Modern slavery: How many slaves work for you?

By Lynne Yryku June 16, 201716 June 2017

Modern slavery: How many slaves work for you?

Image credit: Walk Free Foundation


Freedom is one of the fundamental values in Canadian society. However, almost 50 million people are in some form of modern slavery around the world—including in Canada. As it is often hidden in a vast range of supply chains, a long way from where goods are sold, most of us are unknowingly benefitting from modern slavery in the products we buy, suppliers we hire and companies in which we invest.

To bring more attention to this evil said to be hiding in plain sight, the International Commission of Jurists Canadian Section hosted the panel, “Modern Slavery in Supply Chains: Trends in Global Corporate Liability and Legislation,” in conjunction with the CCCA. Led by leading global legal experts, the pressing global problem of exploitative labour in supply chains, the role of business in addressing forced labour, and legislative responses to address the problem were discussed.

Panelists included Ruth Dearnley, CEO of Stop the Traffik; Jonathan Drimmer, VP & Deputy GC at Barrick Gold Corp.; Mora Johnson, Barrister & Solicitor and Former Chair of the OECD Forum on Responsible Mineral Supply Chains; Kevin McGurgan, British Consul General and Director-General for UK Trade & Investment in Canada; Peter Talibart, Managing Partner of Seyfarth Shaw LLP (U.K.); Mark Trachuk, Partner at Osler, Hoskin & Harcourt LLP.

A global crime

Modern slavery, also called human trafficking, refers to the recruitment or movement of persons for the purposes of exploitation—situations where one person has taken away another person’s freedom to control their body or to choose to refuse certain work or stop working in order to exploit them. They do so through threats, violence, coercion, abuse of power and deception. It affects almost every sector, industry and company.

The Global Slavery Index estimates that 45.8 million people are in some form of modern slavery in 167 countries. It is an extraordinarily profitable crime: the United Nations says modern slavery and trafficking is now the second-largest source of illegal income worldwide, with the International Labour Organization putting annual profits at least US$150 billion. However, due to the hidden and illegal nature of modern slavery, gathering statistics is difficult and these estimates may underrepresent the scale of the problem.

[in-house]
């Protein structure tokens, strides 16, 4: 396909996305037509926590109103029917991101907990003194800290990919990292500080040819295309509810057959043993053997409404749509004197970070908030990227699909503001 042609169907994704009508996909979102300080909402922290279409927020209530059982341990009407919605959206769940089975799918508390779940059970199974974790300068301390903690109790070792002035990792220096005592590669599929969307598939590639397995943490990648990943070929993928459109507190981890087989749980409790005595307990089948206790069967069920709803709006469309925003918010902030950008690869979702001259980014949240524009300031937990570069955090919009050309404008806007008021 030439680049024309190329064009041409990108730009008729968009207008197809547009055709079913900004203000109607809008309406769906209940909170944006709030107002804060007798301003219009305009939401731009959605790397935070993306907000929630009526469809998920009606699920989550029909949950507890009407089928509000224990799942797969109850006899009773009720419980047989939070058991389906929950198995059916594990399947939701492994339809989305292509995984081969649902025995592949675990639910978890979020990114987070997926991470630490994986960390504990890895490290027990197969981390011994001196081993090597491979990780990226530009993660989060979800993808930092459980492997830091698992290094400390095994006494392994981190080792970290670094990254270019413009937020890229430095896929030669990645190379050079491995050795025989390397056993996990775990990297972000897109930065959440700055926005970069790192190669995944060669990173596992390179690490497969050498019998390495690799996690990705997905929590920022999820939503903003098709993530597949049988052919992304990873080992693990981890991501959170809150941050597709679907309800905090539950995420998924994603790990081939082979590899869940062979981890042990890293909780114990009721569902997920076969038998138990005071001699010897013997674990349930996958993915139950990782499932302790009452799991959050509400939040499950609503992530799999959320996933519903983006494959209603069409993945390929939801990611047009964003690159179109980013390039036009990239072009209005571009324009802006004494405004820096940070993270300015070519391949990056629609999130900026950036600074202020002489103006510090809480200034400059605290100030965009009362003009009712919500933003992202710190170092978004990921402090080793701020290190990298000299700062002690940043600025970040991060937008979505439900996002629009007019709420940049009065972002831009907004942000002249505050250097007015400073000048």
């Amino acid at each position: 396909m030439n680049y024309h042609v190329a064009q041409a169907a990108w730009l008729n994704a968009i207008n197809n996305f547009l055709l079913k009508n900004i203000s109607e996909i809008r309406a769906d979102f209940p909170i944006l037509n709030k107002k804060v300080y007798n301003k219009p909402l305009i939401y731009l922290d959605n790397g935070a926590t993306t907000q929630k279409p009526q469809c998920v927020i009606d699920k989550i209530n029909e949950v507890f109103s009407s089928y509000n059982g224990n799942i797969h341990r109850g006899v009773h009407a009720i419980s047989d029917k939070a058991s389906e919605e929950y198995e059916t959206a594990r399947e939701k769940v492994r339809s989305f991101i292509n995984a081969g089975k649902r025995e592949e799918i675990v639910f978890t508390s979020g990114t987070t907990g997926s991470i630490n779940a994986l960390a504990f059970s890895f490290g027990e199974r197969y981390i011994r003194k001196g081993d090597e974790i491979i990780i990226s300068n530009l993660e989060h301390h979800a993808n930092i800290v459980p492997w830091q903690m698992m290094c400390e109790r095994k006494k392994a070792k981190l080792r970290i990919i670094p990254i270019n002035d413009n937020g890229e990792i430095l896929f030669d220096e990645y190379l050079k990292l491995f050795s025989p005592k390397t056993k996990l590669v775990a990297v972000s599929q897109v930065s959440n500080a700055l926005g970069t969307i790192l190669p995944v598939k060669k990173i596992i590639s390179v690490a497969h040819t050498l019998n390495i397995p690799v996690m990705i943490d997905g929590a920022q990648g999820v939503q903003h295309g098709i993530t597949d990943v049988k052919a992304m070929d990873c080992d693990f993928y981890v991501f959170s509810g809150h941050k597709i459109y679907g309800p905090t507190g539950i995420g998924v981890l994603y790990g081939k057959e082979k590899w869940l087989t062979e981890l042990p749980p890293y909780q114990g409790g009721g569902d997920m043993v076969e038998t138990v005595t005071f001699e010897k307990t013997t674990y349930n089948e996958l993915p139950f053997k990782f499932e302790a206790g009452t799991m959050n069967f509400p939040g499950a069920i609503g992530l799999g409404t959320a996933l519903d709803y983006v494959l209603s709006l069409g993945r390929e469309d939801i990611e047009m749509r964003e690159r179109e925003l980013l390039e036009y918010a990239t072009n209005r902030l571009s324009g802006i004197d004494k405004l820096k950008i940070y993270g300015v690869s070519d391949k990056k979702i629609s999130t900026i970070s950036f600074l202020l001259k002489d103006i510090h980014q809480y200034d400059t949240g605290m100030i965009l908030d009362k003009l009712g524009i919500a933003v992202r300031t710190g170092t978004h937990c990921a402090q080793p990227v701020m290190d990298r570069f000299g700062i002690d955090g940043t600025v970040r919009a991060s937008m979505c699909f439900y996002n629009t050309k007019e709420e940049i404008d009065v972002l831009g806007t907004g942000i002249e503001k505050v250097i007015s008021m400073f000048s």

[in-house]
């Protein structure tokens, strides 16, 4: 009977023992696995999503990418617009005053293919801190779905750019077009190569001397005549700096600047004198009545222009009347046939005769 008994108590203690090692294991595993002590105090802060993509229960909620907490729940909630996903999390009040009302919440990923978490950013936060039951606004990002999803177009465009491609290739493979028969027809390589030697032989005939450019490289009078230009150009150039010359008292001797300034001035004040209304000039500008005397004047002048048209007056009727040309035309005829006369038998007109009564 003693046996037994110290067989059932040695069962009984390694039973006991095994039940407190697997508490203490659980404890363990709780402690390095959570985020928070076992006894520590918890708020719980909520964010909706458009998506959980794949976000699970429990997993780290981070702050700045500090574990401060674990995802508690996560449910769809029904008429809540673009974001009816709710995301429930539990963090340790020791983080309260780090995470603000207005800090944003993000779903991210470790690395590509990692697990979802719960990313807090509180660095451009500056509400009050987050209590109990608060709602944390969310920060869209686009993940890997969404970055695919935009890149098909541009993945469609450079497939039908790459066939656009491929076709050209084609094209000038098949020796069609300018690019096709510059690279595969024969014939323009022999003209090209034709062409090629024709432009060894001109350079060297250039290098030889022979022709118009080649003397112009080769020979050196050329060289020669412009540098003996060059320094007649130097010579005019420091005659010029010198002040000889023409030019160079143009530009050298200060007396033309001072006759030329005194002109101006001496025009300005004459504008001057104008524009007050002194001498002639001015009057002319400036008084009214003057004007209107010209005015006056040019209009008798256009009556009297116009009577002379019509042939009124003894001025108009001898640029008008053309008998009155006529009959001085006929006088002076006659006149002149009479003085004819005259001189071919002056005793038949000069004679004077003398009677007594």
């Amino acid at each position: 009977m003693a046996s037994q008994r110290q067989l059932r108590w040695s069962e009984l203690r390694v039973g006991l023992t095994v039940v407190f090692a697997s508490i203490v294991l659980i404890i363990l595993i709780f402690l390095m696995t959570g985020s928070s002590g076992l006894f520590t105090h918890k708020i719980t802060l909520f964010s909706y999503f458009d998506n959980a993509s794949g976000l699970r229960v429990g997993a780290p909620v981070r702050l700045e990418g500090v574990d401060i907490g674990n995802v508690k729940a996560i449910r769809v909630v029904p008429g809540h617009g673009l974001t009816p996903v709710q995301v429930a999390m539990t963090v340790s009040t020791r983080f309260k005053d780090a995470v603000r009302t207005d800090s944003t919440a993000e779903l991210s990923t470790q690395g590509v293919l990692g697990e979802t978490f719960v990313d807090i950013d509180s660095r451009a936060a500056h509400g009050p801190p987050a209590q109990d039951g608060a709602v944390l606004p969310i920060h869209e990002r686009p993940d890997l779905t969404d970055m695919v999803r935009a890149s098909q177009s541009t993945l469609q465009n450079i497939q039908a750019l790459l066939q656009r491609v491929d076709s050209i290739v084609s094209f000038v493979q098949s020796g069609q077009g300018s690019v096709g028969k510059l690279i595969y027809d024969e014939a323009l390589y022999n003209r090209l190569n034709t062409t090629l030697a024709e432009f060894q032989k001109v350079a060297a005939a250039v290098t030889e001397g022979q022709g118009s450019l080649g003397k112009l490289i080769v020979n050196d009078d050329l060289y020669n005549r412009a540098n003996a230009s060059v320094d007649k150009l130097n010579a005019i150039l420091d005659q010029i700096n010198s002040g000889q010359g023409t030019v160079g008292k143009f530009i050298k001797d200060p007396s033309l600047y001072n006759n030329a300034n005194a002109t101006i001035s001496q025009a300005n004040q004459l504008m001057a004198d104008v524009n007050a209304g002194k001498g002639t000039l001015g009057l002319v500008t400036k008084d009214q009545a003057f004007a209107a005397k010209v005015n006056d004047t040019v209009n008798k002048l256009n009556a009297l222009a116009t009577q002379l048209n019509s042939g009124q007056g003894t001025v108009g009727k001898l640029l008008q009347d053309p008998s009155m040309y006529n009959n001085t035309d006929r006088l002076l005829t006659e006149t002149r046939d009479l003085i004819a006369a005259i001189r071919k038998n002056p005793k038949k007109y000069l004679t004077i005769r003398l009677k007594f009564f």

“We know more about the quality of the wood in our chairs than we do about the health and safety and security of the men, women and children who made them,” stated Talibart. “That’s obscene but that is where we are.”

The potential of this heinous crime is huge, explained Dearnley, as the product is the man, woman or child—which can be moved around for various money-making endeavours. It is a seriously organized business, most of which we on the outside do not understand, and the proceeds flow through legitimate operations, making it hard to disrupt and prevent.

She explained that trafficking can only be prevented when we work together. At the community level, people must understand what trafficking is, how it affects them and what they can do about it. At the global level, businesses and consumers must be aware of how trafficking impacts the supply chains of businesses worldwide and be supported in their change efforts. Her organization gathers information from individuals and stakeholders around the world on how and where trafficking is taking place, and shares this knowledge generously to enable individuals and companies to take action.